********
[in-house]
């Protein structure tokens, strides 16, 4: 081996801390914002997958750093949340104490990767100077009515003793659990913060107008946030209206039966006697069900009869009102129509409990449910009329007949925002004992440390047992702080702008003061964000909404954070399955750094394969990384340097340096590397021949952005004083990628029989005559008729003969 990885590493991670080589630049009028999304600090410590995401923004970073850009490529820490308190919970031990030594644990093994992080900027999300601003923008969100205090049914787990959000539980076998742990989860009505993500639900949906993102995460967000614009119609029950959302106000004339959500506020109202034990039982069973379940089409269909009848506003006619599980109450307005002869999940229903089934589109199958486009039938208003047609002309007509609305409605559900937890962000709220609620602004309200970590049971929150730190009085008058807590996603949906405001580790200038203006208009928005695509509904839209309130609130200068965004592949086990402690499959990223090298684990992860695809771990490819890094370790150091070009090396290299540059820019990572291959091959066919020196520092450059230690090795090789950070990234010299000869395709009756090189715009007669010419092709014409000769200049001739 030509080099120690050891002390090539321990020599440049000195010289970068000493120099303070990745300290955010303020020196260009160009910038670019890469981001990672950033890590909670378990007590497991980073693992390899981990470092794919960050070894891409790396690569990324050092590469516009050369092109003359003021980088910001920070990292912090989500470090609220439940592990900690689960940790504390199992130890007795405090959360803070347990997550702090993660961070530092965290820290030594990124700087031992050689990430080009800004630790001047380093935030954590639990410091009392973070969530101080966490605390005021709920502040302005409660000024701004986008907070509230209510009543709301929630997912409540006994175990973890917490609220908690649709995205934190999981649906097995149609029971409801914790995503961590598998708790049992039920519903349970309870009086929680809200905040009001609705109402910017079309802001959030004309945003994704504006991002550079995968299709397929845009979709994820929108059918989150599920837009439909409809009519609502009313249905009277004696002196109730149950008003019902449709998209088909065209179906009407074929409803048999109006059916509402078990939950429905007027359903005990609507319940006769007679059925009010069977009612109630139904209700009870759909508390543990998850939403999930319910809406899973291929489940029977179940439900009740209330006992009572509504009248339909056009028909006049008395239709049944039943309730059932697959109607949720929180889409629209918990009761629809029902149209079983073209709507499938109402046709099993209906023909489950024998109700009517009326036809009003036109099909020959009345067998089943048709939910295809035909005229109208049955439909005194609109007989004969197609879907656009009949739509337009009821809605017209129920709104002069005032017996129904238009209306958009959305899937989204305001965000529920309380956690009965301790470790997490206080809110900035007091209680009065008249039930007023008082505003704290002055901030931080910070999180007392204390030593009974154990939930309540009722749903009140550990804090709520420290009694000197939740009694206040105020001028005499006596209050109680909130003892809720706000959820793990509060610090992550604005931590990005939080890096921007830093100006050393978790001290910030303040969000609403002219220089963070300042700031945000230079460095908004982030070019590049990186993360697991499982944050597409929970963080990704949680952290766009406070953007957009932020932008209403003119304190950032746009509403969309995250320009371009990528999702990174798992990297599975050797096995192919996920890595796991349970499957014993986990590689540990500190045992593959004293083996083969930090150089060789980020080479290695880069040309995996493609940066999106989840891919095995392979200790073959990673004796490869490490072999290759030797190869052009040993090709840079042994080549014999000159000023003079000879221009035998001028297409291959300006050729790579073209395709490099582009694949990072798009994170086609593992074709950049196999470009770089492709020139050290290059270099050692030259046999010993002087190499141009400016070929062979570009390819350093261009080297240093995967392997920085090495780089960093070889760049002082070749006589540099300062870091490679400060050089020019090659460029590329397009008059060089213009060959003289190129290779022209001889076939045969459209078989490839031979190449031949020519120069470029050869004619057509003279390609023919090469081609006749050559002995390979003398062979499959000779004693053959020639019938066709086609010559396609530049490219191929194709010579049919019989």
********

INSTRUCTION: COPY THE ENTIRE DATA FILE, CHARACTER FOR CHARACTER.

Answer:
[in-house]
């Protein structure tokens, strides 16, 4: 081996801390914002997958750093949340104490990767100077009515003793659990913060107008946030209206039966006697069900009869009102129509409990449910009329007949925002004992440390047992702080702008003061964000909404954070399955750094394969990384340097340096590397021949952005004083990628029989005559008729003969 990885590493991670080589630049009028999304600090410590995401923004970073850009490529820490308190919970031990030594644990093994992080900027999300601003923008969100205090049914787990959000539980076998742990989860009505993500639900949906993102995460967000614009119609029950959302106000004339959500506020109202034990039982069973379940089409269909009848506003006619599980109450307005002869999940229903089934589109199958486009039938208003047609002309007509609305409605559900937890962000709220609620602004309200970590049971929150730190009085008058807590996603949906405001580790200038203006208009928005695509509904839209309130609130200068965004592949086990402690499959990223090298684990992860695809771990490819890094370790150091070009090396290299540059820019990572291959091959066919020196520092450059230690090795090789950070990234010299000869395709009756090189715009007669010419092709014409000769200049001739 030509080099120690050891002390090539321990020599440049000195010289970068000493120099303070990745300290955010303020020196260009160009910038670019890469981001990672950033890590909670378990007590497991980073693992390899981990470092794919960050070894891409790396690569990324050092590469516009050369092109003359003021980088910001920070990292912090989500470090609220439940592990900690689960940790504390199992130890007795405090959360803070347990997550702090993660961070530092965290820290030594990124700087031992050689990430080009800004630790001047380093935030954590639990410091009392973070969530101080966490605390005021709920502040302005409660000024701004986008907070509230209510009543709301929630997912409540006994175990973890917490609220908690649709995205934190999981649906097995149609029971409801914790995503961590598998708790049992039920519903349970309870009086929680809200905040009001609705109402910017079309802001959030004309945003994704504006991002550079995968299709397929845009979709994820929108059918989150599920837009439909409809009519609502009313249905009277004696002196109730149950008003019902449709998209088909065209179906009407074929409803048999109006059916509402078990939950429905007027359903005990609507319940006769007679059925009010069977009612109630139904209700009870759909508390543990998850939403999930319910809406899973291929489940029977179940439900009740209330006992009572509504009248339909056009028909006049008395239709049944039943309730059932697959109607949720929180889409629209918990009761629809029902149209079983073209709507499938109402046709099993209906023909489950024998109700009517009326036809009003036109099909020959009345067998089943048709939910295809035909005229109208049955439909005194609109007989004969197609879907656009009949739509337009009821809605017209129920709104002069005032017996129904238009209306958009959305899937989204305001965000529920309380956690009965301790470790997490206080809110900035007091209680009065008249039930007023008082505003704290002055901030931080910070999180007392204390030593009974154990939930309540009722749903009140550990804090709520420290009694000197939740009694206040105020001028005499006596209050109680909130003892809720706000959820793990509060610090992550604005931590990005939080890096921007830093100006050393978790001290910030303040969000609403002219220089963070300042700031945000230079460095908004982030070019590049990186993360697991499982944050597409929970963080990704949680952290766009406070953007957009932020932008209403003119304190950032746009509403969309995250320009371009990528999702990174798992990297599975050797096995192919996920890595796991349970499957014993986990590689540990500190045992593959004293083996083969930090150089060789980020080479290695880069040309995996493609940066999106989840891919095995392979200790073959990673004796490869490490072999290759030797190869052009040993090709840079042994080549014999000159000023003079000879221009035998001028297409291959300006050729790579073209395709490099582009694949990072798009994170086609593992074709950049196999470009770089492709020139050290290059270099050692030259046999010993002087190499141009400016070929062979570009390819350093261009080297240093995967392997920085090495780089960093070889760049002082070749006589540099300062870091490679400060050089020019090659460029590329397009008059060089213009060959003289190129290779022209001889076939045969459209078989490839031979190449031949020519120069470029050869004619057509003279390609023919090469081609006749050559002995390979003398062979499959000779004693053959020639019938066709086609010559396609530049490219191929194709010579049919019989």